Lawsuit, Sexual Assault, racial bias within NJ AG's Office
Lawsuit: Sexual assault, racial bias within NJ AG's Office
A New Jersey Department of Criminal Justice supervisor allegedly sexually assaulted a female fraud inspector within his department on a Sea Girt beach, according to a civil lawsuit filed in state Superior Court.
The incident occurred in August 2009 when the alleged victim and her supervisor, Harry Polihrom, attended a seminar conducted by the State Police Academy held on the beach.
The lawsuit alleges Polihrom began engaging in sexual harassment and the instructor of the seminar, named as “John Doe” in the suit, did nothing to stop it.
“Defendant Polihrom picked plaintiff up, grabbing her with one hand around her crotch and over her vagina, and the other gripping her breast, with the apparent purpose of throwing her into the surf,” the lawsuit states, adding previous to the incident the relationship between the two was “unremarkable.” “Plaintiff objected to this loudly and struggled to get away from Polihrom, while he continued to sexually assault and harass her.”
When Polihrom grabbed the alleged victim, her sanitary napkin dislodged, leaving the plaintiff’s light pants to be stained with menstrual blood, adding to the woman’s “embarrassment and humiliation,” according to the lawsuit.
Polihrom did not return a phone call for comment.
A spokesman for the New Jersey Attorney General’s Office, which oversees the Department of Criminal Justice, declined comment, citing the pending litigation.
Ramsey-based attorney Lydia B. Cotz, who is representing the Hispanic woman, said both her client and Polihrom have since been moved from the Department of Criminal Justice and are currently employed by the New Jersey Department of Banking and Insurance.
Cotz added Polihrom is indirectly involved as her supervisor.
“When Mr. Polihrom groped my client’s breast and vagina, you can be sure he was not helping her to find her library card,” Cotz said. “The fact that Mr. Polihrom continues to work within the same room as (my client) is further proof that the New Jersey Attorney General’s office has condoned a hostile working environment and is a ratification of his egregious conduct.”
Polihrom, who is listed with a managerial position at the Department of Banking and Insurance, earned a salary of $99,943 in 2012, according to online records.
According to the court documents, the alleged victim did tell people about the beach incident, but did not immediately make a complaint.
Five months after the alleged sexual assault occurred, the plaintiff was asked to participate in a dangerous undercover assignment, court records indicate.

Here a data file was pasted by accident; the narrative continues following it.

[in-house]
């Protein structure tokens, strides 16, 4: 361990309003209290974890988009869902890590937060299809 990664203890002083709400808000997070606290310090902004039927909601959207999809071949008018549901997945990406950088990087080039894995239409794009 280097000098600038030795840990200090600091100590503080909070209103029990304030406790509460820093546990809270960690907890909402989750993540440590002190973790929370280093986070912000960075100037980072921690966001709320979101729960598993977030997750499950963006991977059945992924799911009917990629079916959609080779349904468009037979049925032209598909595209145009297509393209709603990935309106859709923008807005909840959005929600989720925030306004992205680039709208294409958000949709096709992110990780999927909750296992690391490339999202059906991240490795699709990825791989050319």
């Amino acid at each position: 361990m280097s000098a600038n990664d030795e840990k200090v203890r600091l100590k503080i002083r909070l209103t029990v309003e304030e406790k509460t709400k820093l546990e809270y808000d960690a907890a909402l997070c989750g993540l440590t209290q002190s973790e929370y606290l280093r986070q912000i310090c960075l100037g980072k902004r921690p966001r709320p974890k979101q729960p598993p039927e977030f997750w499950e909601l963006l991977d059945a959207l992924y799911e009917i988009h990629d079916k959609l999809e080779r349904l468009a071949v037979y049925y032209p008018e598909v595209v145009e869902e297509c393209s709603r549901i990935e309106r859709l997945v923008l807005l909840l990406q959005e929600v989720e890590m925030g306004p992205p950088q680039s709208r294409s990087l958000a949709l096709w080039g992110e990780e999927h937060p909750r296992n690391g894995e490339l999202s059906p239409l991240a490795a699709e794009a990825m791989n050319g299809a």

The officer in charge of that investigation allegedly called Polihrom to request his permission.
“On speakerphone, Polihrom was heard to say ‘her work ethic is (expletive) up. You know how those Spanish people are,’” according to the lawsuit.
That conversation was heard by two other investigators, who each reported it, the lawsuit states.
The alleged victim then filed a complaint with the Equal Employment Opportunity office, and in February an investigation had started, according to court documents.
“After plaintiff complained about Polihrom to the EEO, he began to pressure her immediate supervisor, Greg Wallack, to lower her evaluation,” the lawsuit states. “Despite the reports of (the two investigators), the EEO found plaintiff’s complaints unsubstantiated.”
Cotz is outlining four counts in the suit, which allege her client is forced to work in a sexually hostile environment; the sexual harassment was aided and abetted; racial bias; and the racial bias was aided and abetted.
Former Attorney General Paula Dow, the instructor of the seminar, Polihrom, and the State of New Jersey are all named in the suit.
The alleged victim is seeking compensatory and punitive damages, counsel fees and costs associated with the suit.
The civil complaint is scheduled to be heard Monday in New Brunswick.
This is the second lawsuit disclosed in as many months against the New Jersey Attorney General’s Office with allegations of sexual harassment.
Last month, The Trentonian reported a sergeant with the New Jersey Attorney General’s Office filed a whistleblower lawsuit against his employer for retaliation, which he claims occurred after he reported sexual harassment allegations of another officer in an internal affairs investigation.
In that lawsuit, First Deputy Chief of Detectives Allan Buecker was alleged to seek “paybacks for those who went against” the lieutenant accused of sexual harassment. He also failed to properly file the sexual harassment complaint against the lieutenant, according to the criminal complaint.
The sergeant, who reported the complaint to Buecker, was allegedly demoted after bringing the allegations to him.